Article

Risk prediction with procalcitonin and clinical rules in community-acquired pneumonia

Clinical Research, Investigation, and Systems Modeling of Acute Illness Laboratory, Department of Critical Care Medicine, University of Pittsburgh, Pittsburgh, PA, USA.
Annals of emergency medicine (Impact Factor: 4.33). 08/2008; 52(1):48-58.e2. DOI: 10.1016/j.annemergmed.2008.01.003
Source: PubMed

ABSTRACT The Pneumonia Severity Index and CURB-65 predict outcomes in community-acquired pneumonia but have limitations. Procalcitonin, a biomarker of bacterial infection, may provide prognostic information in community-acquired pneumonia. Our objective is to describe the pattern of procalcitonin in community-acquired pneumonia and determine whether procalcitonin provides prognostic information beyond the Pneumonia Severity Index and CURB-65.
We conducted a multicenter prospective cohort study in 28 community and teaching emergency departments. Patients presenting with a clinical and radiographic diagnosis of community-acquired pneumonia were enrolled. We stratified procalcitonin levels a priori into 4 tiers: I: less than 0.1; II: greater than 0.1 to less than 0.25; III: greater than 0.25 to less than 0.5; and IV: greater than 0.5 ng/mL. Primary outcome was 30-day mortality.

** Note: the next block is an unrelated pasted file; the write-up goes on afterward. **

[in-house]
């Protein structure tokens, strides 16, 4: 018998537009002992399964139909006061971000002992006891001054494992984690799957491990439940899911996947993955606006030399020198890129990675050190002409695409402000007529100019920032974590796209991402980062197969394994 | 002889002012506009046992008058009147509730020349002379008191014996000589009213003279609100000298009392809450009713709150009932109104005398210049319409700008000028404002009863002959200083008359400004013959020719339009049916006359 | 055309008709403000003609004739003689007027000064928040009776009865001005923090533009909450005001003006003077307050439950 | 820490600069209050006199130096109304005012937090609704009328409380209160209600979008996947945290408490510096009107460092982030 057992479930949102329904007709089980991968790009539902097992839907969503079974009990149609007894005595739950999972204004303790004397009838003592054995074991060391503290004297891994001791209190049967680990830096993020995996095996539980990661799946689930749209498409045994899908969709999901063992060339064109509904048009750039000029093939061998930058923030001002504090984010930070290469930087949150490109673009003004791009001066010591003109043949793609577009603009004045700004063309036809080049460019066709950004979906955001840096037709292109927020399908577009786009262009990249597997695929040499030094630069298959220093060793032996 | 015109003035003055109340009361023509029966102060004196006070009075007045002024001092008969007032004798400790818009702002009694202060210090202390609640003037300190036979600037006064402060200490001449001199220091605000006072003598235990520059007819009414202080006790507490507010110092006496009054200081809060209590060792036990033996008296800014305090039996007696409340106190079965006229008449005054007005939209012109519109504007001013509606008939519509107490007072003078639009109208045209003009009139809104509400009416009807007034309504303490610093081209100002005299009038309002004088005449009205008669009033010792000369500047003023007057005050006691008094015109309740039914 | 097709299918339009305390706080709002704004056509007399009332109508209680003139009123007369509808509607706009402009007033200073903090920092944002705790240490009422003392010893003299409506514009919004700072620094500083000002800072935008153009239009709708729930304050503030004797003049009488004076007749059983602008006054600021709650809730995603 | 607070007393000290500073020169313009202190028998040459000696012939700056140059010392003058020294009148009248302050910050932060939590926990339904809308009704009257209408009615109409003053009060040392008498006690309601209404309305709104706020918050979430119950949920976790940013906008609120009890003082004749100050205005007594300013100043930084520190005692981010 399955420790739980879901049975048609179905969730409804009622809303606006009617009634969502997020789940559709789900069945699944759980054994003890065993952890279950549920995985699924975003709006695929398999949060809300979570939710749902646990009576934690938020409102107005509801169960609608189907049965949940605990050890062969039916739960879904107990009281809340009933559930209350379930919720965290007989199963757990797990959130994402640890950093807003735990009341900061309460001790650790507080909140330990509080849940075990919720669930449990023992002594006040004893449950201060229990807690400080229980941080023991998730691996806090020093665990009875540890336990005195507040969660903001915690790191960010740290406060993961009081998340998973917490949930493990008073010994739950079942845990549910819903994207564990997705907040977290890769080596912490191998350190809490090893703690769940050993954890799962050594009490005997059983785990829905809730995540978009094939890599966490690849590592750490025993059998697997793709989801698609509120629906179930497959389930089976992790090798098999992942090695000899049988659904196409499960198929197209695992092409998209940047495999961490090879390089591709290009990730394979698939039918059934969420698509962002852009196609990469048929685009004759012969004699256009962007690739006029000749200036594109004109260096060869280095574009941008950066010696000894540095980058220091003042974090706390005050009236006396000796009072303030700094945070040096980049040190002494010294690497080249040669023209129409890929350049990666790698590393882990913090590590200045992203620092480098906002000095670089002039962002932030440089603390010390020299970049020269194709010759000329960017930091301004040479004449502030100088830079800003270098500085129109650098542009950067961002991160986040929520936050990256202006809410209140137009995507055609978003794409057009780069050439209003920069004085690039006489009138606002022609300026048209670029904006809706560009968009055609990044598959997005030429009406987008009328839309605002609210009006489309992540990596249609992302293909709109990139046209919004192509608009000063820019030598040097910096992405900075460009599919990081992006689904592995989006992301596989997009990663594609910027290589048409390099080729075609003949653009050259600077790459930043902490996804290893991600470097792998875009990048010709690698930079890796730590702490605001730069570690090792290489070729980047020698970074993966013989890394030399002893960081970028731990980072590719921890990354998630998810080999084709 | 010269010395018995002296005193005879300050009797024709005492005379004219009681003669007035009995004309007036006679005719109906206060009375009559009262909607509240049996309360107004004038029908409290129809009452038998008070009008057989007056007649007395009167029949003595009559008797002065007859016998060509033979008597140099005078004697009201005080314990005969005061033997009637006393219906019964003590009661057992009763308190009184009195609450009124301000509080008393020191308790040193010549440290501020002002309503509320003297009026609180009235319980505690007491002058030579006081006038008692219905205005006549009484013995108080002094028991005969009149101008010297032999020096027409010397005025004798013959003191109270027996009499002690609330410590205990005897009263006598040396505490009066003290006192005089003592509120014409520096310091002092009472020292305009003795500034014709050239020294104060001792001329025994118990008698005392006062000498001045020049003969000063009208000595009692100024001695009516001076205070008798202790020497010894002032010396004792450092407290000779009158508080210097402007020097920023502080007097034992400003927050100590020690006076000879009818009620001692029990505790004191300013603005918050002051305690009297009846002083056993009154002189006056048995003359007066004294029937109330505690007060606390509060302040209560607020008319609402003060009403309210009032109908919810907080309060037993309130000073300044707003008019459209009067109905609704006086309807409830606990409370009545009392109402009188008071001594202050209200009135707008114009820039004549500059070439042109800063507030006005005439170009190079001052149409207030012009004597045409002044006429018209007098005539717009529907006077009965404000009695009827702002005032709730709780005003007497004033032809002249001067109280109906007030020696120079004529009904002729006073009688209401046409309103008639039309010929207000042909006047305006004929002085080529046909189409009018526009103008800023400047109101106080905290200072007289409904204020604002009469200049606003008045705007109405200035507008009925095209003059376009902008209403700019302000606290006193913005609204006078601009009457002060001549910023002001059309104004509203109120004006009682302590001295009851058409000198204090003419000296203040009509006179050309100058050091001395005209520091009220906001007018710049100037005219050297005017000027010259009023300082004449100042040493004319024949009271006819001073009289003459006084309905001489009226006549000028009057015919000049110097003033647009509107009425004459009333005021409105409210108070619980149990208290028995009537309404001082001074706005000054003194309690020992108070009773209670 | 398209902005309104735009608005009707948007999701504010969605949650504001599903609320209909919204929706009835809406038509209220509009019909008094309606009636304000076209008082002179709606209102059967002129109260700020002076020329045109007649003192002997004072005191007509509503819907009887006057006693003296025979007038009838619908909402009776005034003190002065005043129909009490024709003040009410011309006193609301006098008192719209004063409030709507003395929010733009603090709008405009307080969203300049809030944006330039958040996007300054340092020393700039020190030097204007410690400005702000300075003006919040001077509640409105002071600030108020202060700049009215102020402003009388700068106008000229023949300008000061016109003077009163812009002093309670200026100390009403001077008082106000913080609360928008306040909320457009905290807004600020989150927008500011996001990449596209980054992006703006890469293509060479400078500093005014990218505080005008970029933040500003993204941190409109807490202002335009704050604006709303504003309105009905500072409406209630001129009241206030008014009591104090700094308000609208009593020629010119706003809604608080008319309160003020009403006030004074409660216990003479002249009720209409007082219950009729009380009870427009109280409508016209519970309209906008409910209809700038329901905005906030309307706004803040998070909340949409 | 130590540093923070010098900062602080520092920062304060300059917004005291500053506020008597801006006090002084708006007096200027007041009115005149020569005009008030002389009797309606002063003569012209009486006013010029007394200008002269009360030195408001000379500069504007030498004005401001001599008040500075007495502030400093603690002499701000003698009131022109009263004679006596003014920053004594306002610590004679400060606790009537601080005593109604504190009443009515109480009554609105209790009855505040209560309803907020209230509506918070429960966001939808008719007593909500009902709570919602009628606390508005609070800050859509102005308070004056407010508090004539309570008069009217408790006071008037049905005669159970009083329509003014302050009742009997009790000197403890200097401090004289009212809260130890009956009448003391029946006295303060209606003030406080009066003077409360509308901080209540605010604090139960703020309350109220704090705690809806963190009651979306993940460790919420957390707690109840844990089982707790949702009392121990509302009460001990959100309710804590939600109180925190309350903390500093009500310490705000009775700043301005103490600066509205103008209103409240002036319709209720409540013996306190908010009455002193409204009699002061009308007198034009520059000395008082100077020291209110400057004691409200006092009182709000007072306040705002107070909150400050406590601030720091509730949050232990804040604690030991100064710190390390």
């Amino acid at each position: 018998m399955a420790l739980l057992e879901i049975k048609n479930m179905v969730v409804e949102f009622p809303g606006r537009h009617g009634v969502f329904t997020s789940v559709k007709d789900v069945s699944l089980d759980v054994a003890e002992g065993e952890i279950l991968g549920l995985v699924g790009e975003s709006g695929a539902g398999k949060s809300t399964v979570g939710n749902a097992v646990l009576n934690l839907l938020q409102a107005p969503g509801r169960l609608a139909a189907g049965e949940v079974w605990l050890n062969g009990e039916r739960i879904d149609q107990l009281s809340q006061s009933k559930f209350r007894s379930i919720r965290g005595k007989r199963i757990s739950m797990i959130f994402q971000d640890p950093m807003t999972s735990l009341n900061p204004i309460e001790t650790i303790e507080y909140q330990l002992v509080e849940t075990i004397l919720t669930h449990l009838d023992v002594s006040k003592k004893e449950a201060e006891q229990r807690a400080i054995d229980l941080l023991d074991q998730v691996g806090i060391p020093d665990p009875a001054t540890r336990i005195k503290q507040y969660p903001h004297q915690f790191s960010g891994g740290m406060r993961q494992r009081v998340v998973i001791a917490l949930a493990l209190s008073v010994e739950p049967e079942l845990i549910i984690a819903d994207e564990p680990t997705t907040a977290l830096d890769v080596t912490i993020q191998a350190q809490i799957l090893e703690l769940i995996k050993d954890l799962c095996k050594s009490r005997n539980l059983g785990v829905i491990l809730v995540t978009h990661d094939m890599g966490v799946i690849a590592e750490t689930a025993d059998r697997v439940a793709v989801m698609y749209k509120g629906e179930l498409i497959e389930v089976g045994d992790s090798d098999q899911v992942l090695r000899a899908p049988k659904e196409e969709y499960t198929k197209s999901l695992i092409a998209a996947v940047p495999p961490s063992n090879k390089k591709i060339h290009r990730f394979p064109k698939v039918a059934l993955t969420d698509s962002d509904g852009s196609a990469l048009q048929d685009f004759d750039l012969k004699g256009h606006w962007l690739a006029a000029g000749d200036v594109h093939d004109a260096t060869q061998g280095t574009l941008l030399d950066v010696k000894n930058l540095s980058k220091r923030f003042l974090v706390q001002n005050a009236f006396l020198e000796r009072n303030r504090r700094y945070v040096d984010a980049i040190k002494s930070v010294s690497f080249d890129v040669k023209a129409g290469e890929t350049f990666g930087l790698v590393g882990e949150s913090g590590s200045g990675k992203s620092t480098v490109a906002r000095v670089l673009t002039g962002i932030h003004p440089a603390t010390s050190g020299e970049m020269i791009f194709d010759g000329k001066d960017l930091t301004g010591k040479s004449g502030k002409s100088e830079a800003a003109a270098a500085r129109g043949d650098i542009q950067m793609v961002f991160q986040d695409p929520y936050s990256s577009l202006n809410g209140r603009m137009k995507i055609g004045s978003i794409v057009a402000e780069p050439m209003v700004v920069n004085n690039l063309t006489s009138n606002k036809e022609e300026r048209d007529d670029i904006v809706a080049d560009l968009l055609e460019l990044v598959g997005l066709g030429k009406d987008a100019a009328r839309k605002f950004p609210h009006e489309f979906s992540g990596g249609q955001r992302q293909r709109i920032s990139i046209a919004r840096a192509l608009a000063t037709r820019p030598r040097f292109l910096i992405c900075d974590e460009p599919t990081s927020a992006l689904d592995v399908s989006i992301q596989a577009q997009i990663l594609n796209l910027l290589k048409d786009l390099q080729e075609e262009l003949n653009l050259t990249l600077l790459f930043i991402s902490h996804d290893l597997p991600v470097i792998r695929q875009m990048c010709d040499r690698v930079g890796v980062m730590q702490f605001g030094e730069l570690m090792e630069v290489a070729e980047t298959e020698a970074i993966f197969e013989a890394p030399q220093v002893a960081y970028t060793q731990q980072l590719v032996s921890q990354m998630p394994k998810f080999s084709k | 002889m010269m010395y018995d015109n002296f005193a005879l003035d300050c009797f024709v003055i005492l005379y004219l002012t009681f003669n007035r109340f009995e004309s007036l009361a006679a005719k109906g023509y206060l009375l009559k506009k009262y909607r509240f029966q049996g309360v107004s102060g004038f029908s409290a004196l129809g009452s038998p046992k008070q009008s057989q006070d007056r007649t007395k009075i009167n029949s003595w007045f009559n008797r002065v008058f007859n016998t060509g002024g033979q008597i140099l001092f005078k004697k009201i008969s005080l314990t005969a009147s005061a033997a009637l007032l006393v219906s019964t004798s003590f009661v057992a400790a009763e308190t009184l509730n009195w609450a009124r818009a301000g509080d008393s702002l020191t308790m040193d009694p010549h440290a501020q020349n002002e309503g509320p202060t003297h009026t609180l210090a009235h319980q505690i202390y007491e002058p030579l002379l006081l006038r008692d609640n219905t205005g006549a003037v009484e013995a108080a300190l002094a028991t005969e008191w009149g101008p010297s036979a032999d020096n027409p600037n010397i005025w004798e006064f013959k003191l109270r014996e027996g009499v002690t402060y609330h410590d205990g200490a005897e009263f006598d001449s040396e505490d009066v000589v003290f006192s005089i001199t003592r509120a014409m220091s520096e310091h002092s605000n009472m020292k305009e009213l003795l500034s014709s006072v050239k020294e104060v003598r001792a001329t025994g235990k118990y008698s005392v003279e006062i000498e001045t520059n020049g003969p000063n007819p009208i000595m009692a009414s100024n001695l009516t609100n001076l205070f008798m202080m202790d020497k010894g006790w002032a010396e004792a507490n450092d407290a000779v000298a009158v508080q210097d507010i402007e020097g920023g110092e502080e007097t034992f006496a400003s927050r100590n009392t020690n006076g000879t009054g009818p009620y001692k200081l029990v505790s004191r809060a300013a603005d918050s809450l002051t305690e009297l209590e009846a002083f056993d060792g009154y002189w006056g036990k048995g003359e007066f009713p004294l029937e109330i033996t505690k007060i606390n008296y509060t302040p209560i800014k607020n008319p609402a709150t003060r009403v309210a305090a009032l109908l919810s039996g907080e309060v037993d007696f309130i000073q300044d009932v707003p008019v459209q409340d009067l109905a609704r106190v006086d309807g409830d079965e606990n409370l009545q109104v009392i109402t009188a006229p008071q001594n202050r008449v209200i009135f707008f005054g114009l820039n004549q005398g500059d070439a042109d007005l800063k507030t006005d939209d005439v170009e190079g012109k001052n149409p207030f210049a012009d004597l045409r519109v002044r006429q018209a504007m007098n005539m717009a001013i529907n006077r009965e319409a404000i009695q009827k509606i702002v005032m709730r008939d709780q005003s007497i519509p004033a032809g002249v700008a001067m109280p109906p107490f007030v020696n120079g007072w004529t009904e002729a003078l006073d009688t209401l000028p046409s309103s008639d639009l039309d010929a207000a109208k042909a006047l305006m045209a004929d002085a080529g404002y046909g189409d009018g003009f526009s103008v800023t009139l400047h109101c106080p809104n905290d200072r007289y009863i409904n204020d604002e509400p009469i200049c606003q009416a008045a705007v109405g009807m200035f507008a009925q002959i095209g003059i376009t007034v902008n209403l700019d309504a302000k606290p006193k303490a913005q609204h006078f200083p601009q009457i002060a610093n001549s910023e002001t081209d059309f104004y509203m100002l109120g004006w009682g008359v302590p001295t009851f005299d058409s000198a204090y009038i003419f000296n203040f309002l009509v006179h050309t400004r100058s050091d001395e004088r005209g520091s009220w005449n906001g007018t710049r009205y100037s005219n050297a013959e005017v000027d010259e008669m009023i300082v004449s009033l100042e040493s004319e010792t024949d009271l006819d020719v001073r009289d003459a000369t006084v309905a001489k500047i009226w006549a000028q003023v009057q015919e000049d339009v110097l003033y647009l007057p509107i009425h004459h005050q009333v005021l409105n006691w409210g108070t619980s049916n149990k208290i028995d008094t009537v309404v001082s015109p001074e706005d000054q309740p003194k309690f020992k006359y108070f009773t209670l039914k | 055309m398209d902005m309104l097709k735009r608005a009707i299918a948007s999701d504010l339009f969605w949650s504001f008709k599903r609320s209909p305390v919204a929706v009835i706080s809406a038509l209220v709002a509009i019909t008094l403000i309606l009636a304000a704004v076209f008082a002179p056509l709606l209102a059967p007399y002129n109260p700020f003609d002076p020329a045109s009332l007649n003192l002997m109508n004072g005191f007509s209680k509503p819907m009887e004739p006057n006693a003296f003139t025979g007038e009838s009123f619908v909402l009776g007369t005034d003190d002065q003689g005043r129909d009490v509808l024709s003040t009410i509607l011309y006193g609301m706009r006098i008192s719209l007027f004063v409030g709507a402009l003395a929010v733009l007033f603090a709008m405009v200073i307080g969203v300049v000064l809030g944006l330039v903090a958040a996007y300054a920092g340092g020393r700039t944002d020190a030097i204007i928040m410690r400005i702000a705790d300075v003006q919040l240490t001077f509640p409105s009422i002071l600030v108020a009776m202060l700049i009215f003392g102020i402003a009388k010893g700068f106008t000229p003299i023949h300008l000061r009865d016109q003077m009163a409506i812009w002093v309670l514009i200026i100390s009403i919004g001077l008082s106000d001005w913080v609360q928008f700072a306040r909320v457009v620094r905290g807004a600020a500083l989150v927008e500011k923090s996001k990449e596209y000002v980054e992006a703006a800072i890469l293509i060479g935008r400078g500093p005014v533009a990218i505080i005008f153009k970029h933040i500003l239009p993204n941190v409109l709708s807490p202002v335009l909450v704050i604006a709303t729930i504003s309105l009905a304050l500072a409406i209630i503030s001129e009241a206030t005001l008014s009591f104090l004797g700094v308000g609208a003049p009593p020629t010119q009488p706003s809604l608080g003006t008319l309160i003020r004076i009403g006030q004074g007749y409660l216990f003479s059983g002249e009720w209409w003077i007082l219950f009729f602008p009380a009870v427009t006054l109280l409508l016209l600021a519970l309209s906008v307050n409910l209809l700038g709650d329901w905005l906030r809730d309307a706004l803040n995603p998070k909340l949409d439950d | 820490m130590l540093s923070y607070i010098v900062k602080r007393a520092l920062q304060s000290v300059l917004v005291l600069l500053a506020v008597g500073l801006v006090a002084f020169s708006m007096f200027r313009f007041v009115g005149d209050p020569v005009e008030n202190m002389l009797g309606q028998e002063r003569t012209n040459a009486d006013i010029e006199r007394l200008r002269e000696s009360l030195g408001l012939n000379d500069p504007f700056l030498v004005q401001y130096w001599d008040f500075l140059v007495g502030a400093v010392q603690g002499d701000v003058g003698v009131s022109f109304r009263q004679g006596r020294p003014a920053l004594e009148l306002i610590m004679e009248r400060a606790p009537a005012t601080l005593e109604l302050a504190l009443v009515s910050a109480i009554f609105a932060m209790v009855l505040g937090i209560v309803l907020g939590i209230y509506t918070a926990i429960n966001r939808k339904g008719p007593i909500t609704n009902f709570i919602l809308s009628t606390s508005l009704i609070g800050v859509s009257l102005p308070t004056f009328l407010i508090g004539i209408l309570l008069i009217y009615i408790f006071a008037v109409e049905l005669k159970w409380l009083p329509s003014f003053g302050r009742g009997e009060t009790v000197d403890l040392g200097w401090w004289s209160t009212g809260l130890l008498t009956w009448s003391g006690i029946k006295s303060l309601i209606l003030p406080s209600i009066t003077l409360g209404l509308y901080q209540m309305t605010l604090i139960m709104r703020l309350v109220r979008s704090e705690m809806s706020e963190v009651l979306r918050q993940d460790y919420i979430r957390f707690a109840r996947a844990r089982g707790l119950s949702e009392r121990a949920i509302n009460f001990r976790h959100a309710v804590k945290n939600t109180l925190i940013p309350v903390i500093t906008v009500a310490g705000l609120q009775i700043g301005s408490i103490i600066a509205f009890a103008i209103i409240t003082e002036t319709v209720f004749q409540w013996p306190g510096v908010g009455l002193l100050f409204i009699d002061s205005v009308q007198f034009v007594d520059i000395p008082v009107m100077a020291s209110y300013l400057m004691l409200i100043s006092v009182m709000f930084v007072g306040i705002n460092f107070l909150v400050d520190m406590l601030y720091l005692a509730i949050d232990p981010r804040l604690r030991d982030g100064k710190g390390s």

One thousand six hundred fifty-one patients formed the study cohort. Procalcitonin levels were broadly spread across tiers: 32.8% (I), 21.6% (II), 10.2% (III), and 35.4% (IV). Used alone, procalcitonin had modest test characteristics: specificity (35%), sensitivity (92%), positive likelihood ratio (1.41), and negative likelihood ratio (0.22). Adding procalcitonin to the Pneumonia Severity Index in all subjects minimally improved performance. Adding procalcitonin to low-risk Pneumonia Severity Index subjects (classes I to III) provided no additional information. However, subjects in procalcitonin tier I had low 30-day mortality, regardless of clinical risk, including those in higher risk classes (1.5% versus 1.6% for those in Pneumonia Severity Index classes I to III versus classes IV/V). Among high-risk Pneumonia Severity Index subjects (classes IV/V), one quarter (126/546) were in procalcitonin tier I, and the negative likelihood ratio of procalcitonin tier I was 0.09. Procalcitonin tier I was also associated with lower burden of other adverse outcomes. Similar results were observed with CURB-65 stratification.
Selective use of procalcitonin as an adjunct to existing rules may offer additional prognostic information in high-risk patients.

Full-text

Available from: Derek C Angus, Nov 13, 2014
0 Followers
 · 
139 Views
  • Source
    [Show abstract] [Hide abstract]